News Corp is reportedly in talks with Google, Microsoft and Yahoo about striking a search advertising deal for its struggling social network MySpace.
Currently MySpace has a search advertising deal with Google that was reached in 2006 and is worth $900 million over a four-year period. That deal expires next month and News Corp needs to reach some kind of agreement on a new ad deal for MySpace, although any such deal will be for "significantly less money," according to the Wall Street Journal.
MySpace has steadily lost traffic over the last few years as Facebook continues to see explosive growth. In May, MySpace attracted 109 million users globally, down nearly 13 percent from the same month last year, according to comScore.
News Corp executives think that privacy and other issues about Facebook give it an opportunity for MySpace to attract new users and advertisers. They concede MySpace will never be as big as Facebook.
Part of MySpace's strategy is to focus on entertainment related content such as music and videos. "MySpace says it is focused on Web surfers younger than 35, and is offering them a place to find new music, videos, games and other diversions, and to locate new people with similar interests," the Journal reported.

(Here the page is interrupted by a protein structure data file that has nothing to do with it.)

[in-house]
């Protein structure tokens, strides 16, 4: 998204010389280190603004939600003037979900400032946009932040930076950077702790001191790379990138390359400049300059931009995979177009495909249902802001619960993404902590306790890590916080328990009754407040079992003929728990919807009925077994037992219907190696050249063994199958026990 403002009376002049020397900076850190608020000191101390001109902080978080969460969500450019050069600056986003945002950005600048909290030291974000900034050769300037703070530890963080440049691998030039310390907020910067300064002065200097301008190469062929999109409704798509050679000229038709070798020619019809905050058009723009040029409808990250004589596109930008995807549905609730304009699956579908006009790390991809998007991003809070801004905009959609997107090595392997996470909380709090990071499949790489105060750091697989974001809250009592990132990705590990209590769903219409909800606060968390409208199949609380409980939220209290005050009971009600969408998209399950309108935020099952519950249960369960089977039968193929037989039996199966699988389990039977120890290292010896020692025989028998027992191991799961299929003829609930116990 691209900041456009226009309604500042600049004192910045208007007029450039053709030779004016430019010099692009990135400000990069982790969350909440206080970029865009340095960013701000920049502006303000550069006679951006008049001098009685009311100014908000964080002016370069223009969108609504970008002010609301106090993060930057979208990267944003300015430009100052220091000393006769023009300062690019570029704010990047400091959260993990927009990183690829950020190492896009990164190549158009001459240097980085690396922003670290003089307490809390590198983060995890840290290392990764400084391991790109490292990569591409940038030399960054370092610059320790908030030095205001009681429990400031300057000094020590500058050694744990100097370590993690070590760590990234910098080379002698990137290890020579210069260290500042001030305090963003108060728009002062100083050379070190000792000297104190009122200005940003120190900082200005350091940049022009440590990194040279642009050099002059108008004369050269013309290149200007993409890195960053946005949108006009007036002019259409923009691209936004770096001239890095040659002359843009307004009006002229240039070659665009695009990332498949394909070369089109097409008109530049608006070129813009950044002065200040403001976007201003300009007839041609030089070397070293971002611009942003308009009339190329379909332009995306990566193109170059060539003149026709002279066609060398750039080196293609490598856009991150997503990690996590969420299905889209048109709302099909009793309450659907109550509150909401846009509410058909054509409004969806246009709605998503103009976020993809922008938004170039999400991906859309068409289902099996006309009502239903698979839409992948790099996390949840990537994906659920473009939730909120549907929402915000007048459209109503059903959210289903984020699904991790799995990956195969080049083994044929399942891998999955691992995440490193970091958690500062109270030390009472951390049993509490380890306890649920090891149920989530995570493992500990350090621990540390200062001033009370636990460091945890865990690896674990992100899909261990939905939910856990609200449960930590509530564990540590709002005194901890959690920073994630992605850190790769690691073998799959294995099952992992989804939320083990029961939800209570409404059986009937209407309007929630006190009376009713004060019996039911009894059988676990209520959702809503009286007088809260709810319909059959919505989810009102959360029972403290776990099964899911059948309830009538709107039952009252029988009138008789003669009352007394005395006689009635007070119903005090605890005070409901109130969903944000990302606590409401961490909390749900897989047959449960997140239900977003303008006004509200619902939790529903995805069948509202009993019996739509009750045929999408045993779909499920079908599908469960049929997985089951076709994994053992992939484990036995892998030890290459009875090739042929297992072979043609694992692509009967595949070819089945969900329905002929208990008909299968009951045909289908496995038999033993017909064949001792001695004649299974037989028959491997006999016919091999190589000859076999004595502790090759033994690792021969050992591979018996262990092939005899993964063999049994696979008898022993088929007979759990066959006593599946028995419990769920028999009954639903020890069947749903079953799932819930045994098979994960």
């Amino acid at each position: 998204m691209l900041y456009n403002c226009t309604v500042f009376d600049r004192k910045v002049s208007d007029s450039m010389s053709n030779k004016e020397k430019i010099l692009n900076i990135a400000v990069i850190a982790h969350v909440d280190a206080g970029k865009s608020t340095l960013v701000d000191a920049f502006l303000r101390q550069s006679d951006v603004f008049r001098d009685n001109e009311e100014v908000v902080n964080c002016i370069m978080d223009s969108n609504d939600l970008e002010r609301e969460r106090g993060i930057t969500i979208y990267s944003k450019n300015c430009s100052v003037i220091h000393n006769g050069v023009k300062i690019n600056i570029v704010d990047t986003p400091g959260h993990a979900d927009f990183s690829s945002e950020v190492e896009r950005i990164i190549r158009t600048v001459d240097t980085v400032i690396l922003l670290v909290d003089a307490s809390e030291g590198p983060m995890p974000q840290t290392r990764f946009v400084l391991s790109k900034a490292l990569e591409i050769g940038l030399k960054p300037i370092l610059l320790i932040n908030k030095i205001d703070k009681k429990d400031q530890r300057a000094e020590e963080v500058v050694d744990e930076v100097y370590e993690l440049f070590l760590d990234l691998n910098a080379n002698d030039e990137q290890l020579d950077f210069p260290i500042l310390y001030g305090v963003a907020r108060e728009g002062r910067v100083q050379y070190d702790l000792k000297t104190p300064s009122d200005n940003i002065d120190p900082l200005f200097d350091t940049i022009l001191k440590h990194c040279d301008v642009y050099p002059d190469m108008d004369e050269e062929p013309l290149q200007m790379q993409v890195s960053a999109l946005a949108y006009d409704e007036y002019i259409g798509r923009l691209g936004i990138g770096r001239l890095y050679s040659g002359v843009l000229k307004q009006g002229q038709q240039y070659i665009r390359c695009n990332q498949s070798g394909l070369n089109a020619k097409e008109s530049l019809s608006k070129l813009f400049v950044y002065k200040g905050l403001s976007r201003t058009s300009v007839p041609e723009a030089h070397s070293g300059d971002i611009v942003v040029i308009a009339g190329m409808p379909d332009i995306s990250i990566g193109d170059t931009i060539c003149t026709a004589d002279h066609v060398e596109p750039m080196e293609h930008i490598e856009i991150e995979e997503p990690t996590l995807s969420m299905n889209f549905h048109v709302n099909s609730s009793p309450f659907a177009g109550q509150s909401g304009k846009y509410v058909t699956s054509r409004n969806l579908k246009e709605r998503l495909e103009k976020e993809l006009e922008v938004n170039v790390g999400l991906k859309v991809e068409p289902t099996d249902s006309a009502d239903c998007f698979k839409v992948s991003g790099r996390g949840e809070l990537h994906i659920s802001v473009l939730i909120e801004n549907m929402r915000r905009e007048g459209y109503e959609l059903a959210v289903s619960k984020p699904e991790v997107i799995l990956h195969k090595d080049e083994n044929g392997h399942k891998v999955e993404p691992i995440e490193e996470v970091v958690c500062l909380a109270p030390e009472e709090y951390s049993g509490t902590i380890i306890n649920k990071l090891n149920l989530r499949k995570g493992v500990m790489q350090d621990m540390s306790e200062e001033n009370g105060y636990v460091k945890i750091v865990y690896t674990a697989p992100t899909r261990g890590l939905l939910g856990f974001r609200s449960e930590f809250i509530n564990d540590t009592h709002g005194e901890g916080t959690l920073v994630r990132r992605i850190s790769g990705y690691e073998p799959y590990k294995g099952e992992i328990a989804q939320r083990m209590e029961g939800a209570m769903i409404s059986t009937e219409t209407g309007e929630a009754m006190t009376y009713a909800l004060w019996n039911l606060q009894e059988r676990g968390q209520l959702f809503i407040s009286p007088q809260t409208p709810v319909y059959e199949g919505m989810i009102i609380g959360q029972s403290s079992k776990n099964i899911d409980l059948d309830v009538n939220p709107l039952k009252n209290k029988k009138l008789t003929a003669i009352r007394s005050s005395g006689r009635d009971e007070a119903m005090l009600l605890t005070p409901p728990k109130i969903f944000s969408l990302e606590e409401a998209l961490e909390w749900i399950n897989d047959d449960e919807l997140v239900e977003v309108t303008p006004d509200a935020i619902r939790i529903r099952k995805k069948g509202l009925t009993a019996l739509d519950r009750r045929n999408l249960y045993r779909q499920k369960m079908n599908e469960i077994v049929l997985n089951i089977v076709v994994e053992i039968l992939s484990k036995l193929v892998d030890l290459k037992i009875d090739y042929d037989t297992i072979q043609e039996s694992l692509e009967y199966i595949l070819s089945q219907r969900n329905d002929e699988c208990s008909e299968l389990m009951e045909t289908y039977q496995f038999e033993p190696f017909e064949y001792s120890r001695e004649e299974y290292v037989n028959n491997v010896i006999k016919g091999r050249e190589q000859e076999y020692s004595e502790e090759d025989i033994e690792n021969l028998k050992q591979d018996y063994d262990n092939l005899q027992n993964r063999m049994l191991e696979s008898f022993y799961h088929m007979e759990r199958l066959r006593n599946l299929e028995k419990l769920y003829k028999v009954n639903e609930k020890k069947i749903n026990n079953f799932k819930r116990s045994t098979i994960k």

"MySpace's new strategy in addition includes ways for musicians, comedians, authors and fashion designers to gather an audience and tools to measure who and where their fans are."
"A band, for instance, could use MySpace to share music with fans and get feedback, as well as adjust their touring schedule to add concerts in Texas, for example, if the musicians see their MySpace fan base is heavily from that state."
MySpace also wants to attract users by offering better privacy features than Facebook. "MySpace has also touted its initiatives to allow users to easily keep secret their personal information such as photos, birth date and hobbies, a counter to recent privacy worries about Facebook," the Journal said.
While Facebook has 548 million users worldwide according to comScore, MySpace executives are focused on increasing the percentage of U.S. users who are 13- to 34-years old who visit the site each month to 75 percent from 50 percent.